Bud Herron: Greeting change, like Scooby’d do


Human beings are an habitual species.

We are not far removed from the hour-to-hour activity patterns of my cat, Scooby, who takes the same route across my bedside table every morning at 5:30. His daily goal is to stand on my head and wake me up — knocking my cellphone on the floor and adjusting the lamp shade to his desired level of crookedness during the journey.

I can relate to the mindless comfort of “sameness” this journey provides for Scooby. When I am honest about myself (which is rare), I realize I travel similar mindless journeys every day of my life.

Making my morning coffee is so programmed and mechanical I sometimes am halfway through the first cup before I remember pouring it.

My toothbrushing pattern never varies, nor does the route my washcloth takes during my morning shower or the order in which legs go into my trousers and shoes go onto my feet.

A friend was once claimed he was saved from approaching alcoholism when his wife mistakenly bought a case of bottled beer instead of his usual four six-packs of cans. He could not make the mechanical/mental adjustment to the feel of the bottle in his hands and the glass on his lips. (And the ritual of crushing each empty can on his forehead was lost in the hard, cold world of glass bottles, I suppose.)

Thirty-five years ago I quit smoking cigarettes — “forever,” for about the 20th time. I have not smoked since. Getting my body free from the nicotine craving took about a month. Getting my hand to quit reaching into my shirt pocket for a cigarette every time I had a cup of coffee took six months.

This week, this daily newspaper begins reducing the number of “print editions” offered each week — placing the news each of those days online only. Subscribers were informed of the change a couple of weeks ago.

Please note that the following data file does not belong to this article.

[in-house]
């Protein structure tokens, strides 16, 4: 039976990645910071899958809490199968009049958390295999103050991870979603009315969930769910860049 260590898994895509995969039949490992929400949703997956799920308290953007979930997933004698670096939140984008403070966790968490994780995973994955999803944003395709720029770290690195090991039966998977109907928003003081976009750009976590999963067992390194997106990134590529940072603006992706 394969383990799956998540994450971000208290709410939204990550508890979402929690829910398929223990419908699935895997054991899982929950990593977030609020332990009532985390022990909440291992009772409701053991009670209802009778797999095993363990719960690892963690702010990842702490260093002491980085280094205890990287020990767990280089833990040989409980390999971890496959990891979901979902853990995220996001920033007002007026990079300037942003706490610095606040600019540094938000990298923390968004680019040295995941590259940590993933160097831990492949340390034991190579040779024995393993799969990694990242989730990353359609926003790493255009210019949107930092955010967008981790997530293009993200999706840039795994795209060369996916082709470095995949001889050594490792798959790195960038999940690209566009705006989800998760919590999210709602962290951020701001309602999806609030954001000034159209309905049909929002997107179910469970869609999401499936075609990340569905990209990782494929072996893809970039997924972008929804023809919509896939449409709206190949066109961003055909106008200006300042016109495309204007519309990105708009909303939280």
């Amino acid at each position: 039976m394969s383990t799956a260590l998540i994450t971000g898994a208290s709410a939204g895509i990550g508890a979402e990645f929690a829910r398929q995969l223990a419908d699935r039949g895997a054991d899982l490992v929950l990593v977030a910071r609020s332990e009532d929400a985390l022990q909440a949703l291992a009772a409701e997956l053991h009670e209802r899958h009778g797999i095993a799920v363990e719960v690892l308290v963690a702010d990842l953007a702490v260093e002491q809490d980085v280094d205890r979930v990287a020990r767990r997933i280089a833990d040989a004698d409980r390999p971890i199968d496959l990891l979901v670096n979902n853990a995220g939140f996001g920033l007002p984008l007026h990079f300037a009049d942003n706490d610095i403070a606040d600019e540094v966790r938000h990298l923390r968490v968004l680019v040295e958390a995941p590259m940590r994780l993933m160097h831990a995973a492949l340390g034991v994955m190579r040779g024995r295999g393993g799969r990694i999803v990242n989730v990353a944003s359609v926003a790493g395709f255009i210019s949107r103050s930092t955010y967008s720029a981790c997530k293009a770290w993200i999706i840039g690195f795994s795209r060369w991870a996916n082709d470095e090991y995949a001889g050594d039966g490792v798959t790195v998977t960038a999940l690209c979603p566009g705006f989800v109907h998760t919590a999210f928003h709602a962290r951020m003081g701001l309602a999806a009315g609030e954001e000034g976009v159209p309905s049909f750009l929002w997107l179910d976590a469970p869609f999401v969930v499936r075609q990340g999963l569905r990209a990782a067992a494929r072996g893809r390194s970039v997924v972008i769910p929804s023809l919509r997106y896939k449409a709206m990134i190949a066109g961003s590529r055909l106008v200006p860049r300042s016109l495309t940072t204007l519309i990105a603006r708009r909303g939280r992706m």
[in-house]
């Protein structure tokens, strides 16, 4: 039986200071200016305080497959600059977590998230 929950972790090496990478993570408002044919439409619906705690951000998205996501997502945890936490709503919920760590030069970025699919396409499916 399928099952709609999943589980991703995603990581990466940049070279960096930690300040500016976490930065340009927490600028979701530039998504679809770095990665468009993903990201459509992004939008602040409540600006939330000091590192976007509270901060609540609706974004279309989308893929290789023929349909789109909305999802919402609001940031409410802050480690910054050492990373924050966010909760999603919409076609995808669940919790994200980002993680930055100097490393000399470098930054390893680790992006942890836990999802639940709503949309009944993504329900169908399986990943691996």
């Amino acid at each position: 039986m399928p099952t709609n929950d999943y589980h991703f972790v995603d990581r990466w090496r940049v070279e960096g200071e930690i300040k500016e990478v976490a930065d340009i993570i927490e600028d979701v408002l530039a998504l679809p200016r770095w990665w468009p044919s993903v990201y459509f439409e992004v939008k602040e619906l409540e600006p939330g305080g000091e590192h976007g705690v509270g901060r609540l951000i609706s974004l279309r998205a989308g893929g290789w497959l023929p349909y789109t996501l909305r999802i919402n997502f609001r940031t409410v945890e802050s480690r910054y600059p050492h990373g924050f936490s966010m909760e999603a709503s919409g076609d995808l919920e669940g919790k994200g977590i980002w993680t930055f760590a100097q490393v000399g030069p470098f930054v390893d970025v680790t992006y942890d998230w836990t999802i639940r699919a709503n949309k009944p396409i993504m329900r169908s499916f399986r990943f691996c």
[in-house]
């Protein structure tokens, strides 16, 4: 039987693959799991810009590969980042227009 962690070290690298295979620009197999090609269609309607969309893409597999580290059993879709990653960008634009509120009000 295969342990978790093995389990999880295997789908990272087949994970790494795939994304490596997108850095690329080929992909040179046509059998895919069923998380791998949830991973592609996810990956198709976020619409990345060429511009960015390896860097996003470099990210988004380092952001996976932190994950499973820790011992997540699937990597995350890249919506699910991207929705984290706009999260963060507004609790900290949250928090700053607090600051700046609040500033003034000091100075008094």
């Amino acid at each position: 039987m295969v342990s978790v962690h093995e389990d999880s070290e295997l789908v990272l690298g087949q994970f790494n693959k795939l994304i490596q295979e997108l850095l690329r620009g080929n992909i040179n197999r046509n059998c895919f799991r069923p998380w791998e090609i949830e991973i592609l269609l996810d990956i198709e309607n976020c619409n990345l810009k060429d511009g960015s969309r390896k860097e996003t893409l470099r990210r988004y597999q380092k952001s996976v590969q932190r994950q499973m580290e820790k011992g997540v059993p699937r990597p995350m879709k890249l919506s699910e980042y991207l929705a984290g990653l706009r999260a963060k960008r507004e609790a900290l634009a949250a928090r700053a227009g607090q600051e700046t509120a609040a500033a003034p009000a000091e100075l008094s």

The news of the change was greeted with a shoulder shrug by subscribers who already were reading the news online in digital format. I was only moderately disoriented by the change.

I have not held a traditionally printed newspaper in my hands for years. I transitioned long ago to the “e-edition” — which looks just like the printed one but is on my computer and cellphone screens and leaves no ink smudges on my hands or clothes.

Still, I did not greet the announced changes with a shrug. Along with the dropping of some print editions, my much-enjoyed, formatted “e-editions” also will disappear, except on days when the newspaper still is printed. I will have to adjust to reading the news on a site that is not a reproduction of the traditional newspaper, organized and presented by editors in they way I have known newspapers to be since I was a child.

“Well, boo hoo,” my 51-year-old daughter said to me when I whined to her about this violation of my preferred way of reading. “Welcome to the 21st century. You will get used to the digital format.”

Of course, she is right. The taste of beer is not changed by varying the container, as much as my friend believed it was. If I teach my hands to brush my teeth in a different pattern, my teeth will not decay or fall out.

And, local news will not disappear just because I have to learn to accept a new way of reading it. The importance of me reading that news for the sake of my participation in my community does not change at all.

The days of massive iron presses spitting out miles and miles of paper printed with tank cars full of petroleum-based ink cannot be sustained — either for the related costs or the environmental impact.

Change has been on the way for decades, and now it is here.

I can accept that reality and embrace new habits, as much as I enjoyed “the way things used to be.” I think even Scooby has the capacity to adjust to change.

I will bet that if I remove the bedside table he will just find a new path to reach the goal of standing on my head at 5:30 a.m.

Bud Herron is the former editor and publisher of the Daily Journal. Contact him [email protected].

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